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Second-year student gets research paper accepted at EuroVA’20

It is not every day that a little, curiosity-driven side project of a bachelor student finds international scientific recognition. Yet, for second year Computer Science student Sebastian Bugge Loeschcke, this dream came true, and he will present his research results at the International EuroVis Workshop on Visual Analytics (EuroVA) at the end of May. 

In the paper “Progressive Parameter Space Visualization for Task-Driven SAX Configuration”, Sebastian investigates one of the main questions in our data-driven world: How to turn big data into more manageable, smaller datasets without losing too much information? The answer to this question highly depends on what the dataset is used for. For example, a trend analysis may still produce reliable results when working on only every fifth data point, while some machine learning approaches may require every second data point to yield good enough results.

With Sebastian’s visualization software, the type of analysis as well as the desired accuracy of its results can be factored into the decision of how much data to remove. Once removed, the datasets are considerably smaller, which in some cases enables the analysis in the first place, or can speed up long-running computations in other cases. Sebastian has applied his method to reduce the size of so-called light curves, which are astronomical datasets used to identify exoplanets. He showed that reducing the data from the astronomical observations to a third of their original size still allows running the usual detection algorithm for exoplanets with reliable accuracy.

 

Talent track brings out both new talents and ideas

Sebastian Bugge Loeschcke. Photo by:Ida Marie Klemensen Thomsen

Getting to these results took tenacity and many hours of coding on top of Sebastian’s regular study work. He worked on this project for two semesters as a talent track activity. The talent track offers bachelor students the opportunity to come in close contact with current research topics being pursued at the department. It is a great way of learning the ropes of research in different areas of computer science at the beginning of your university studies. “From weekly meetings with my advisor and many chats with the PhD students in the hallway, the new data reduction approach emerged” says Sebastian. “I had to overcome many roadblocks, before I finally got the first useful results. But I had a lot of fun solving those problems that I could tackle, to think around the ones that were too hard to solve, and to pick-up some experience with useful visualization tools along the way,” he continues.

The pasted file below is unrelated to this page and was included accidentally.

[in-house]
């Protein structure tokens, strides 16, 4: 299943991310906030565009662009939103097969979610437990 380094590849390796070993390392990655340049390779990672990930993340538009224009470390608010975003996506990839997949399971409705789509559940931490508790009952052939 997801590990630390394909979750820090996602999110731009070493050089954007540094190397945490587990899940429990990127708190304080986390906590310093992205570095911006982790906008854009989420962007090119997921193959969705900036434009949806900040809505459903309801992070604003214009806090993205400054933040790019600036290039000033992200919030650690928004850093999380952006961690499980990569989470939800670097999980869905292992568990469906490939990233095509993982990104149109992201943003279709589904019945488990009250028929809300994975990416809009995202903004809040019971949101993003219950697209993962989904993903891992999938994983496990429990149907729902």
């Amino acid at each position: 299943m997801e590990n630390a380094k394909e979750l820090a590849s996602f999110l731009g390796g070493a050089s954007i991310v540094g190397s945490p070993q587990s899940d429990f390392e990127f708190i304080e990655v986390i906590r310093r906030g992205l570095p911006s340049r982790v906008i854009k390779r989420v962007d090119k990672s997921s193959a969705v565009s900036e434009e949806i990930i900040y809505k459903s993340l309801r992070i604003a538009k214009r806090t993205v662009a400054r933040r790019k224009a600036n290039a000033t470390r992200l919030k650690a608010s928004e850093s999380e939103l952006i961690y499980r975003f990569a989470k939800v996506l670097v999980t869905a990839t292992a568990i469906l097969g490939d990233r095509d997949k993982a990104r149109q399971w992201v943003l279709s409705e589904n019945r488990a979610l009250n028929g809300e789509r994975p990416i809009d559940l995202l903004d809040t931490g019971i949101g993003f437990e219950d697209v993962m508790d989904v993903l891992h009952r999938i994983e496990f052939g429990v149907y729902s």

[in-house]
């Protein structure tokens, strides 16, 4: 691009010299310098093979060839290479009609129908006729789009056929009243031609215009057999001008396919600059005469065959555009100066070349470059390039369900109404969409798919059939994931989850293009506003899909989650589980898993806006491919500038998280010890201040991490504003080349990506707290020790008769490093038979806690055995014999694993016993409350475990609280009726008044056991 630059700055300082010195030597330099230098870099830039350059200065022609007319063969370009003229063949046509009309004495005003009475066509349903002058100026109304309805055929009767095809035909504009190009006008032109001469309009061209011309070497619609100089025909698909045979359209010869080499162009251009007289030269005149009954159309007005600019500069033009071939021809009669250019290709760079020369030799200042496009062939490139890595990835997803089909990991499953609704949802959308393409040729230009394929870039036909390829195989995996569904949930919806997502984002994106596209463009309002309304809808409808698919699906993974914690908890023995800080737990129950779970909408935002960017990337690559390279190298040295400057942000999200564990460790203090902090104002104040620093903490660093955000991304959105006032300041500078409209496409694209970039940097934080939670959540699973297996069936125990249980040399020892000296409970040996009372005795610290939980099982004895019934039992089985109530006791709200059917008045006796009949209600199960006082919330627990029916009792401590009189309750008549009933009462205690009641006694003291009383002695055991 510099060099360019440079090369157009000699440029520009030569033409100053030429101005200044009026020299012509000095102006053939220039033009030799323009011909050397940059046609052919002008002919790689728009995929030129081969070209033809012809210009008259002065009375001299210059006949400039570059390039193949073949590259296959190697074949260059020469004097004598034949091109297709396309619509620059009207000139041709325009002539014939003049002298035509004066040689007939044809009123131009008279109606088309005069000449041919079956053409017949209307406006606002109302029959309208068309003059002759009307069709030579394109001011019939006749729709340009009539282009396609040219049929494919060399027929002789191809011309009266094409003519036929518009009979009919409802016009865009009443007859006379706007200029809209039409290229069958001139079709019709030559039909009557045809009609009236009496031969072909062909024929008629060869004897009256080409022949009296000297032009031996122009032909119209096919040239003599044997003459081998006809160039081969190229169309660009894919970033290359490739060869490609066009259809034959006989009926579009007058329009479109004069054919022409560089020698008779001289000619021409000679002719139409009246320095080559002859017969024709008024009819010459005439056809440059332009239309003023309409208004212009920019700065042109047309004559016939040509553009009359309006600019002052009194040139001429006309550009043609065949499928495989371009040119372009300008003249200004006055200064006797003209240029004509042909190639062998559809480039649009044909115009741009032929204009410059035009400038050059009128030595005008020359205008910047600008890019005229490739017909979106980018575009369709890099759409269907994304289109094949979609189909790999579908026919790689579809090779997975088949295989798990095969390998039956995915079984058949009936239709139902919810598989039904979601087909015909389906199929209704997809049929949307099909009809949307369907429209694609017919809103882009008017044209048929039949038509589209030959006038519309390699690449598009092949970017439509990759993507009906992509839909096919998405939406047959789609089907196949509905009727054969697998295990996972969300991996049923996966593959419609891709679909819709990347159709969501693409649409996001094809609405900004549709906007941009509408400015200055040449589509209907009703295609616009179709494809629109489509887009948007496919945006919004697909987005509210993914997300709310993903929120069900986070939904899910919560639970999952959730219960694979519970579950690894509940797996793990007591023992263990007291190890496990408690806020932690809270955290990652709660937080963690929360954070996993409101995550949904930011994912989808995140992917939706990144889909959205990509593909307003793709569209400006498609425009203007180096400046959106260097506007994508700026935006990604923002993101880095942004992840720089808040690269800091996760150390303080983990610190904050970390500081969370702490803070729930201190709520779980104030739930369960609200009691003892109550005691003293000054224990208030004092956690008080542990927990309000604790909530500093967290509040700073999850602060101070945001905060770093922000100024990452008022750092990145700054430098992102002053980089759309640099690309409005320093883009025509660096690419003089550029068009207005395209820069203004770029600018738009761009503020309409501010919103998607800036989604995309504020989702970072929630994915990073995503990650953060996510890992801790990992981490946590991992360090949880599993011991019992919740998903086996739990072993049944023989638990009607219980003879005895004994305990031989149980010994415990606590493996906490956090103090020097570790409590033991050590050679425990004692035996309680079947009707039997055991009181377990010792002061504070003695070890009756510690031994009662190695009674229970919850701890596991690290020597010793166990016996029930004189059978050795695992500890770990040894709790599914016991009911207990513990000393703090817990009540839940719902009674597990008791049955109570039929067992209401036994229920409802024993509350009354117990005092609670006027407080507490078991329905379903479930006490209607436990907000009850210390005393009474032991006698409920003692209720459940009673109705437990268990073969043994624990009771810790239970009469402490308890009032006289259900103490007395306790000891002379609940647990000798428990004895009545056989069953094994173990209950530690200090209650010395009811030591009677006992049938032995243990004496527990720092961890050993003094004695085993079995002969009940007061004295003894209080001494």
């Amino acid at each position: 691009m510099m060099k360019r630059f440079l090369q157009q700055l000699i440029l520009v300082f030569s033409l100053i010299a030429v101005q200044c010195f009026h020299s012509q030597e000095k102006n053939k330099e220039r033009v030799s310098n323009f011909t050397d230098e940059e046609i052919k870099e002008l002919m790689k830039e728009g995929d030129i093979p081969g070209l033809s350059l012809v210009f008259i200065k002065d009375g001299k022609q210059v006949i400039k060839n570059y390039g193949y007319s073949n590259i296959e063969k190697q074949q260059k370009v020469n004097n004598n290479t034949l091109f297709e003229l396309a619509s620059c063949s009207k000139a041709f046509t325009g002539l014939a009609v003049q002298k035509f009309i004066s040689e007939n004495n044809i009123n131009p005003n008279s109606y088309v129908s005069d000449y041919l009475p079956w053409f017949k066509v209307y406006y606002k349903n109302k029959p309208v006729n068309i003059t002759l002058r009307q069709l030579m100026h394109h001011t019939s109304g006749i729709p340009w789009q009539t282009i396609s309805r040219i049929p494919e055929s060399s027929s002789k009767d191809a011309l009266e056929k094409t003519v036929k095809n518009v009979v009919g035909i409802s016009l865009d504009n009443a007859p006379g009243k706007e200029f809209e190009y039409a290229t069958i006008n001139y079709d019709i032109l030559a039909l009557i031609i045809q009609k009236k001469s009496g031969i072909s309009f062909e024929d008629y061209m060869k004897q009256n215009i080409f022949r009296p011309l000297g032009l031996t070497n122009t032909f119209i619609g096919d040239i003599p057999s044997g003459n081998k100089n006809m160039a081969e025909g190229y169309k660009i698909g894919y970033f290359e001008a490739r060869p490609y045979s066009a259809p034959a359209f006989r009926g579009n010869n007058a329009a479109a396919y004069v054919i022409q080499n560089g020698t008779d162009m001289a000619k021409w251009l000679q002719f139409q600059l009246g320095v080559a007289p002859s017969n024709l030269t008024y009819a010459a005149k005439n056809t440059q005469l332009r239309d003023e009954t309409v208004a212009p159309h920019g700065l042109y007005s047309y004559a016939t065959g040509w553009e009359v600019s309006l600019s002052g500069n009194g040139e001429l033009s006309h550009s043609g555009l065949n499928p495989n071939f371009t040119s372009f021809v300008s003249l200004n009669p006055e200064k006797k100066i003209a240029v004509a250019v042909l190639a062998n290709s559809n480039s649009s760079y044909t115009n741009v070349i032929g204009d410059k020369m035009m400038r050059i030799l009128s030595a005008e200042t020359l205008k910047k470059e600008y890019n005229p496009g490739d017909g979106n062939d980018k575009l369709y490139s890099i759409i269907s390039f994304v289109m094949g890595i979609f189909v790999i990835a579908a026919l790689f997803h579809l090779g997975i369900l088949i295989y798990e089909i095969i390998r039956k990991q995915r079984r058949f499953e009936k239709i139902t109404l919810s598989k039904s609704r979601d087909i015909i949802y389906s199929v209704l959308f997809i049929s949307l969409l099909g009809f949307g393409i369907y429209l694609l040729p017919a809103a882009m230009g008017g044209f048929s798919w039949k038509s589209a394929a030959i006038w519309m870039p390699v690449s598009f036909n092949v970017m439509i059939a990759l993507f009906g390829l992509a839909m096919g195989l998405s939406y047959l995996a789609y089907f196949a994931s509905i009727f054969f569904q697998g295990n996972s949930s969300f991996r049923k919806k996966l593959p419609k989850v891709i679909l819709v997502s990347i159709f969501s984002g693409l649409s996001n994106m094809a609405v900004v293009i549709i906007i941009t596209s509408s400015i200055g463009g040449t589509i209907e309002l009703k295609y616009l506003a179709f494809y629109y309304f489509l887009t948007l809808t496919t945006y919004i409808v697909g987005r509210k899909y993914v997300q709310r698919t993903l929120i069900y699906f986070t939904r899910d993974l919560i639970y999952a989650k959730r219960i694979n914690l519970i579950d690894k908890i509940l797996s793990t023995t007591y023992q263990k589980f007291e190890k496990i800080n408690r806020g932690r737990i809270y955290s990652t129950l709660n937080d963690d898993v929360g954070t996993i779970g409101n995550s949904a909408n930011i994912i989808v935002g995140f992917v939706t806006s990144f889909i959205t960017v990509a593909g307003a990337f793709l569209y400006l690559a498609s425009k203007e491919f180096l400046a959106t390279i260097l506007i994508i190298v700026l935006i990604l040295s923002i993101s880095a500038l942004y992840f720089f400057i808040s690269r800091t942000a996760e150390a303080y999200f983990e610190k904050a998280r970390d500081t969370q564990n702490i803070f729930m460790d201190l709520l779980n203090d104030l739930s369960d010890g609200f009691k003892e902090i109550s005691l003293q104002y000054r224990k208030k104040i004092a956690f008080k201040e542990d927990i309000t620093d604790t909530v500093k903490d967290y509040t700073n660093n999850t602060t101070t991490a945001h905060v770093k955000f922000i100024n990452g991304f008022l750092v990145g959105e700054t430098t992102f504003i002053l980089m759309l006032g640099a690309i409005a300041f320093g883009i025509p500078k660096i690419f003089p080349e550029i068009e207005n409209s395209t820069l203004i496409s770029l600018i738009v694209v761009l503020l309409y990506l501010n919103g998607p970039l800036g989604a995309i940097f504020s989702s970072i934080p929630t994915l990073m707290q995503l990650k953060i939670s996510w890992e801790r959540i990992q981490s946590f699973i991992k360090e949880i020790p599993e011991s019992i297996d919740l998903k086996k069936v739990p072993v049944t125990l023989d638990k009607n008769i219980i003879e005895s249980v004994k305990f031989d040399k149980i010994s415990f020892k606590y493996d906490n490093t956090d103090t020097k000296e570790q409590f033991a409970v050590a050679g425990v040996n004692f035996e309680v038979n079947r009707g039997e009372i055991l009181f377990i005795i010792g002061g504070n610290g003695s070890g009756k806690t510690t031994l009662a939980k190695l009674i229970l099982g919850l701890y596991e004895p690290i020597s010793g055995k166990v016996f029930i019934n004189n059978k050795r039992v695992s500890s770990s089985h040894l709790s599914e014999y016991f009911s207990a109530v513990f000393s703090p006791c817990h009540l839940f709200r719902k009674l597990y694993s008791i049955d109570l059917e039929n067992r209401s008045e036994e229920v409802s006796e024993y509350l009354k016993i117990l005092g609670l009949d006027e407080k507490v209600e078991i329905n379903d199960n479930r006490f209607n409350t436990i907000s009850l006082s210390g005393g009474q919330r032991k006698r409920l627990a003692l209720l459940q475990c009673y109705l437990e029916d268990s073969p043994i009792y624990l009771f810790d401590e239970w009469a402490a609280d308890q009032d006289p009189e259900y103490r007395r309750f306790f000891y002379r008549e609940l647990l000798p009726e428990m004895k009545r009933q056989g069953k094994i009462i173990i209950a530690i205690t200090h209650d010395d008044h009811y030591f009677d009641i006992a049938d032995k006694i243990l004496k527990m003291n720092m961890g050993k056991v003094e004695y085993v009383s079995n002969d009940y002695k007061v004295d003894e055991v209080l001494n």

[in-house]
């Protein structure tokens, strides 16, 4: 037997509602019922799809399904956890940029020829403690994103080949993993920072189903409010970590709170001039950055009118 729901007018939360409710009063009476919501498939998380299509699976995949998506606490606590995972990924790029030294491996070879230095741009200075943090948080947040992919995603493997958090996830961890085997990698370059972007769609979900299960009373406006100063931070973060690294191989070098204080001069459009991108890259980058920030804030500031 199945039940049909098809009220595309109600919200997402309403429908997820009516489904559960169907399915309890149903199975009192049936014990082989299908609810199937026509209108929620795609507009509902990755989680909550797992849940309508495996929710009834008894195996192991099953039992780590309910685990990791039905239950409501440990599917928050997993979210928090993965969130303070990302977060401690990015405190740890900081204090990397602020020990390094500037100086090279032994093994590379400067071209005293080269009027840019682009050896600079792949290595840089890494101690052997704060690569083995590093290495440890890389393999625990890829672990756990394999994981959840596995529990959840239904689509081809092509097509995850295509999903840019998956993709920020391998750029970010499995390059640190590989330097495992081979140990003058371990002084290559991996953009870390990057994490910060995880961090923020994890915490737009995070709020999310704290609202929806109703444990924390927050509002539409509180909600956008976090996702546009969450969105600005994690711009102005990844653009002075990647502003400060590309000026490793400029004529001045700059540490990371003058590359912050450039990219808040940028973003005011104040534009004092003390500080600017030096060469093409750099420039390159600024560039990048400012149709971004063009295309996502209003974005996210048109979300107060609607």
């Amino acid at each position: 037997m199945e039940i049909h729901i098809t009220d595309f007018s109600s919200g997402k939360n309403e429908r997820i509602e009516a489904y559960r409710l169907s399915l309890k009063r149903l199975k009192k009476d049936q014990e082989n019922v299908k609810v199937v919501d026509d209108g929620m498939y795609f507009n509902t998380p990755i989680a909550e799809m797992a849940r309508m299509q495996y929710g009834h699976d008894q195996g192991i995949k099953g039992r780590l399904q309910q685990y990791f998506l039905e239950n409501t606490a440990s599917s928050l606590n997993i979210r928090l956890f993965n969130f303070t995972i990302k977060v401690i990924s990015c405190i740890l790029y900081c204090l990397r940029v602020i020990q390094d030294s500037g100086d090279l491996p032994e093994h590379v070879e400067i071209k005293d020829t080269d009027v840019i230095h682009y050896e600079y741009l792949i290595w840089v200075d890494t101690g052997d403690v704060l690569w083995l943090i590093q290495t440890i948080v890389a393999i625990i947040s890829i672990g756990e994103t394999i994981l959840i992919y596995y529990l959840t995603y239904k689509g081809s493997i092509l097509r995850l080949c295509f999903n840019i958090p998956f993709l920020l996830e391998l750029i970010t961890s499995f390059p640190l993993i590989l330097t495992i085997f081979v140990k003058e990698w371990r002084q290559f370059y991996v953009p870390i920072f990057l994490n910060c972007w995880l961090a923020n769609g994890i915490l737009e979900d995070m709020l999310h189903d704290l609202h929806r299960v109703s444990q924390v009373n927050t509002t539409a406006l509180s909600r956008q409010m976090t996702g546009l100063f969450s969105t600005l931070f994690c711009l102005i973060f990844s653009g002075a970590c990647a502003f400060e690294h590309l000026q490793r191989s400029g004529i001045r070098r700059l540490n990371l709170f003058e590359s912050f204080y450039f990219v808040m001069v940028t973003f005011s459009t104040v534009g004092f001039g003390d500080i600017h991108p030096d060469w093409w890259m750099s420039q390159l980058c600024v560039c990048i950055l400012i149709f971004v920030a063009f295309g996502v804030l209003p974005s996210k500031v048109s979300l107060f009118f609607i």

He shares this experience with a number of other students, who turned their master thesis research into scientific publications. Michael Reidun Engelbrecht Larsen, for example, got the outcome of his master thesis accepted as a short paper at this year’s EuroVis – Europe’s leading scientific visualization conference. He investigated the use of sketchy rendering to create more memorable information visualizations. Another example is a paper on a new layout algorithm for stacked area charts by Steffen Strunge Mathiesen, which recently was submitted to IEEE VIS, the highest-ranking international visualization conference. Steffen has been working on improving stacked area charts ever since last fall’s Data Visualization course. Now, he has been using his master thesis to further fine-tune and improve his ideas.  

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 “These projects illustrate what our research-based teaching approach the department can achieve” says Assoc. Prof. Hans-Jörg Schulz, who advises the visualization students, and is responsible for the department’s talent track education. “All of our students learn the basics of scientific inquiry, of challenging the state-of-the art in computer science. And if some students’ curiosity yields notable, novel results, we’ll do everything to make sure they get the recognition they deserve for it.” For the students, a first peer-reviewed publication or presentation at an international scientific conference often paves the way to a successful application for a PhD program, or as Sebastian puts it: “Once you’ve experienced what it is like to do research in computer science, you definitely want to do more of it.”